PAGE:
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Understanding Total Blocking Time

Web performance metrics have become an integral part of the digital landscape. Among these metrics, Total Blocking Time (TBT) stands out as a crucial factor in measuring the responsiveness of a webpage. But what exactly is Total Blocking Time, and why does it matter? Let’s delve into the details.

What is Total Blocking Time?

Total Blocking Time, or TBT, is a performance metric that quantifies the total amount of time between First Contentful Paint (FCP) and Time to Interactive (TTI) where the main thread was blocked for long enough to prevent input responsiveness. In simpler terms, it measures the total time when a page is “busy” and cannot respond to user interactions promptly.

It’s important to note that TBT only considers tasks that block the main thread for more than 50 milliseconds. Shorter tasks don’t significantly impact the user’s experience, so they’re not included in the TBT calculation.

Why is Total Blocking Time Important?

Understanding TBT is crucial because it directly impacts the user experience. A high TBT means that users may experience delays when interacting with your webpage. This can lead to frustration and potentially cause users to leave your site.

Moreover, TBT is one of the Core Web Vitals that Google uses to assess the overall user experience provided by a webpage. Therefore, optimizing TBT can also contribute to improved SEO rankings.

How to Measure Total Blocking Time

Using Lighthouse

Lighthouse is a popular open-source tool for assessing webpage performance. It provides a detailed report that includes TBT among other metrics. To use Lighthouse, you can run it in Chrome DevTools, from the command line, or as a Node module.

After running Lighthouse, you’ll find the TBT value in the “Performance” section of the report. It’s expressed in milliseconds and should ideally be as low as possible.

Using WebPageTest

WebPageTest is another tool that can measure TBT. It provides a waterfall view of your webpage’s activity, making it easy to identify long tasks that contribute to a high TBT. To use WebPageTest, simply enter your webpage’s URL and select a test location and browser.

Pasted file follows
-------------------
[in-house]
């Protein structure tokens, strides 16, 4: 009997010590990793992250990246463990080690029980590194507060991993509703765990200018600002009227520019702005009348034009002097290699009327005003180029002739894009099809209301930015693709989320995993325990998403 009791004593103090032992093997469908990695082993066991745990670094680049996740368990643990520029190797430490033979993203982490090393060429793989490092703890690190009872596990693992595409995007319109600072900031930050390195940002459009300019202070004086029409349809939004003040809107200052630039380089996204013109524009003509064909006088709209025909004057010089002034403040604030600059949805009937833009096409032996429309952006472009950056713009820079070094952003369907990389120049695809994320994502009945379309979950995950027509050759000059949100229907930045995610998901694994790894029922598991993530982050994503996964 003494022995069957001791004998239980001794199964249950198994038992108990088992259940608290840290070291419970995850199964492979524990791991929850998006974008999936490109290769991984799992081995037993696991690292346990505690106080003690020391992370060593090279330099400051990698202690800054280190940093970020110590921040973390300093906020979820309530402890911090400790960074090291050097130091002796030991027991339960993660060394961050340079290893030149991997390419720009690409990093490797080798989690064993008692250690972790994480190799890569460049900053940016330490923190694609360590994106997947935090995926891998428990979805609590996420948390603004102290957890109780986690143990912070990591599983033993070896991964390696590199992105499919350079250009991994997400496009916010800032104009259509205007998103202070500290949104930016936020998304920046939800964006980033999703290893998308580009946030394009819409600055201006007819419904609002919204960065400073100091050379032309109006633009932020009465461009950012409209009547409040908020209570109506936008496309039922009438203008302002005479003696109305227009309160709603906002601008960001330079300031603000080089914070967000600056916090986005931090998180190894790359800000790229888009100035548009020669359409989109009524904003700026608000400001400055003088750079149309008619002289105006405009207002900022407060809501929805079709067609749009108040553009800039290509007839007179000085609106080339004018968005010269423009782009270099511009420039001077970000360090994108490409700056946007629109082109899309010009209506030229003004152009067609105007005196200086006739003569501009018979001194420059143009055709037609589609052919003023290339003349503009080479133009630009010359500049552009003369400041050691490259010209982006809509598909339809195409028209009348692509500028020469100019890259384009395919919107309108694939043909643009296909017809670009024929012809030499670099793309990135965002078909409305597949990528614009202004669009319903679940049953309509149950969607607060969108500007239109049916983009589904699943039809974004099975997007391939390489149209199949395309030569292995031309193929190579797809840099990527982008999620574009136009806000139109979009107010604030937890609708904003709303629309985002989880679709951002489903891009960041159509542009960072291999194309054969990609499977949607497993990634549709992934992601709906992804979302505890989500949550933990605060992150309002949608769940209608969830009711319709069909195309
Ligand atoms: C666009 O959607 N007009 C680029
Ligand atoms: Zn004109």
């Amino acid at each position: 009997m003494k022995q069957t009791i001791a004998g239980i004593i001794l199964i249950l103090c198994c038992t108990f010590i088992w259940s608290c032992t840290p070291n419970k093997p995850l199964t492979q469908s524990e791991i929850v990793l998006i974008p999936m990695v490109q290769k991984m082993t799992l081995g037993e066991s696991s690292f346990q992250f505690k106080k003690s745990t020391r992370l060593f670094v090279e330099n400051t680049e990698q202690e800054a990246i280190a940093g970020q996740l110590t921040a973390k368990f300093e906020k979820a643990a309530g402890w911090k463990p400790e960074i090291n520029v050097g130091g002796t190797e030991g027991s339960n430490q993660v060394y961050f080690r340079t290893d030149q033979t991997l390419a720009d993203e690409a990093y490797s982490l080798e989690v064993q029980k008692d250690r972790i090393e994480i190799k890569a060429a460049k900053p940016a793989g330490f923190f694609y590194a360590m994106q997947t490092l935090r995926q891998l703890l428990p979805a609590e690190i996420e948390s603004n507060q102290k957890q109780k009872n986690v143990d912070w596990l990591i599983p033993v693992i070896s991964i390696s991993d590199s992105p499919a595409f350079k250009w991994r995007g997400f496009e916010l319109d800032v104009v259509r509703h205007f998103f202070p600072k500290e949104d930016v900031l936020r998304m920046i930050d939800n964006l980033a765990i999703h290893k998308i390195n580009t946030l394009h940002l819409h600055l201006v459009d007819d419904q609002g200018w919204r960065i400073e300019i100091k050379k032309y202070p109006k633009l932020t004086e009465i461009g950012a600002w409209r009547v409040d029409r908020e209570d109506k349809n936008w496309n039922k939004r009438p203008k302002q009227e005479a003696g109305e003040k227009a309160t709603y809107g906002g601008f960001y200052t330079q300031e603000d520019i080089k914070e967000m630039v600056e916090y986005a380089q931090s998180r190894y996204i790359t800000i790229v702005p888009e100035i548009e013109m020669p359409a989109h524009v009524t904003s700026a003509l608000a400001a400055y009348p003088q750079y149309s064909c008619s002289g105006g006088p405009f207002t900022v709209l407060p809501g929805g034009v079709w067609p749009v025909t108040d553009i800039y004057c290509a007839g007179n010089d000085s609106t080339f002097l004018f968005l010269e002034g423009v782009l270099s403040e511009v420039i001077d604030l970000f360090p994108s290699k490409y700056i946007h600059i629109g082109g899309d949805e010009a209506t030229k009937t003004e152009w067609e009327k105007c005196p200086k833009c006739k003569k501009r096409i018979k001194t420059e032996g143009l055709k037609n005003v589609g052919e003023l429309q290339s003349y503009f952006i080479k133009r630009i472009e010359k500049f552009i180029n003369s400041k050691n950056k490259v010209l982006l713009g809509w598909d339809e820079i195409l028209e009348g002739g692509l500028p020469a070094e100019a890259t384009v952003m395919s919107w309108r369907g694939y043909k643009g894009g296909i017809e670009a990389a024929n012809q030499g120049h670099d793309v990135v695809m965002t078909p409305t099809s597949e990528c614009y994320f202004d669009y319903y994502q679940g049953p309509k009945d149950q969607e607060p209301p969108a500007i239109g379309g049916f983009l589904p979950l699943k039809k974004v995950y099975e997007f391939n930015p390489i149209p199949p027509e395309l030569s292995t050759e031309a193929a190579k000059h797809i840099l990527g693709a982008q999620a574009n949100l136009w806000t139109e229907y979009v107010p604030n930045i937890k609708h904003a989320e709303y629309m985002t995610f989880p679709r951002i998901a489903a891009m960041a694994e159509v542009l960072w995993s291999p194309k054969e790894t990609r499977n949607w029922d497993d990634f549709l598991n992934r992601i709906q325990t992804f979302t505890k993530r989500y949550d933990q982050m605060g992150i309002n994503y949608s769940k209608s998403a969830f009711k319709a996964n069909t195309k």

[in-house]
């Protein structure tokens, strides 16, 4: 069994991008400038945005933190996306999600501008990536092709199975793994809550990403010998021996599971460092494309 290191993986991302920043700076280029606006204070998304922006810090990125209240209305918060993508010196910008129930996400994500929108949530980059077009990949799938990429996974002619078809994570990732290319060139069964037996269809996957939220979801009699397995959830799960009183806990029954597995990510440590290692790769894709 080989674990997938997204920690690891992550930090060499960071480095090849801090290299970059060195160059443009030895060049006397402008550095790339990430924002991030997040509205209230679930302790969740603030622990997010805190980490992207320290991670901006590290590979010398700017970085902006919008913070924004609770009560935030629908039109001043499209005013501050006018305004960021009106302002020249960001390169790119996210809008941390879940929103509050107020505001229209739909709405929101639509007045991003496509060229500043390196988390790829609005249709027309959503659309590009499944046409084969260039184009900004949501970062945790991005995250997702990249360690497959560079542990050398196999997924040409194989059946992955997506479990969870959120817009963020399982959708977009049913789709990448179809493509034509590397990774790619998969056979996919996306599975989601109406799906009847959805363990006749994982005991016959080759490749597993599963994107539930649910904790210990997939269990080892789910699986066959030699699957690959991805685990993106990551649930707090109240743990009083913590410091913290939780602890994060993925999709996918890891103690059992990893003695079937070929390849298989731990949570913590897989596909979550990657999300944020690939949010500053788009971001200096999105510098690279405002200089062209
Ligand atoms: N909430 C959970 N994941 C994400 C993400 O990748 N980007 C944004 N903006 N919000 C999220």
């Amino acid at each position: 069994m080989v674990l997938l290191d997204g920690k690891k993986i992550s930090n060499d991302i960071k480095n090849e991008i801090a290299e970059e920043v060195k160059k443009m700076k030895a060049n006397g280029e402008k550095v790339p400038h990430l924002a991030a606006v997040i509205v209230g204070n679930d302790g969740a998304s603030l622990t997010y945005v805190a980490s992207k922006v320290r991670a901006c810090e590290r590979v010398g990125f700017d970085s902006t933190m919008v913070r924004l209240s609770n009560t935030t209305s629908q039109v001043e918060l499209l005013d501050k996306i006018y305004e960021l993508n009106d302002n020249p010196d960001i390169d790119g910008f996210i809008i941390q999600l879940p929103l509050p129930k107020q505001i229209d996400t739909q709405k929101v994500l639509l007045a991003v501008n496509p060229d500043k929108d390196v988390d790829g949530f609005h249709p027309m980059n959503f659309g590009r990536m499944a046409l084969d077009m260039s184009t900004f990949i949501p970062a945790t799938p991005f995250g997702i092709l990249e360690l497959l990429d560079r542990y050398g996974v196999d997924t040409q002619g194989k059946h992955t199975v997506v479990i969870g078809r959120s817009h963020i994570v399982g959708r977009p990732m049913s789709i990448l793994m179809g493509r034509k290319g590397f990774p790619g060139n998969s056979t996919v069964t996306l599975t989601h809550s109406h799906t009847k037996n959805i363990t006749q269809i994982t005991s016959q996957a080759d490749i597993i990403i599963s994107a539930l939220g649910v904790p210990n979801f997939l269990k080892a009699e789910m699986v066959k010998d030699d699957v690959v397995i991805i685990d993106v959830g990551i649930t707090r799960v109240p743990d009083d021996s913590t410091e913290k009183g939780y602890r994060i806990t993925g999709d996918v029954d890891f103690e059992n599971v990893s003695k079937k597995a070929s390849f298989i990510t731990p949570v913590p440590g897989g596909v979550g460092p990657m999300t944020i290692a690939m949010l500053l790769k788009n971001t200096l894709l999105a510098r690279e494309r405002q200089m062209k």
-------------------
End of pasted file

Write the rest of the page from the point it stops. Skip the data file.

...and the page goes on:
After running the test, you’ll find the TBT value under the “Timing Breakdown” section. Like with Lighthouse, a lower TBT value is better.

How to Optimize Total Blocking Time

Minimize Long Tasks

Since TBT measures the total time when the main thread is blocked by long tasks, reducing the number and duration of these tasks is a direct way to improve TBT. This can be achieved by breaking down long tasks into smaller, asynchronous ones that don’t block the main thread.

Common sources of long tasks include heavy JavaScript execution, large images or assets, and third-party scripts. Optimizing these elements can significantly reduce TBT.

Optimize JavaScript

JavaScript is often the main culprit behind long tasks. Therefore, optimizing your JavaScript can have a substantial impact on TBT. This can involve techniques like code splitting, removing unused code, and deferring non-critical JavaScript.

Additionally, using web workers to offload tasks to a background thread can also help reduce the load on the main thread and improve TBT.

Conclusion

Understanding and optimizing Total Blocking Time is essential for providing a smooth and responsive user experience. By measuring TBT and taking steps to minimize long tasks, especially those related to JavaScript, you can ensure that your webpage is always ready to respond to user interactions promptly.

Remember, a lower TBT not only leads to happier users but also contributes to better SEO rankings. So, don’t overlook this important performance metric!

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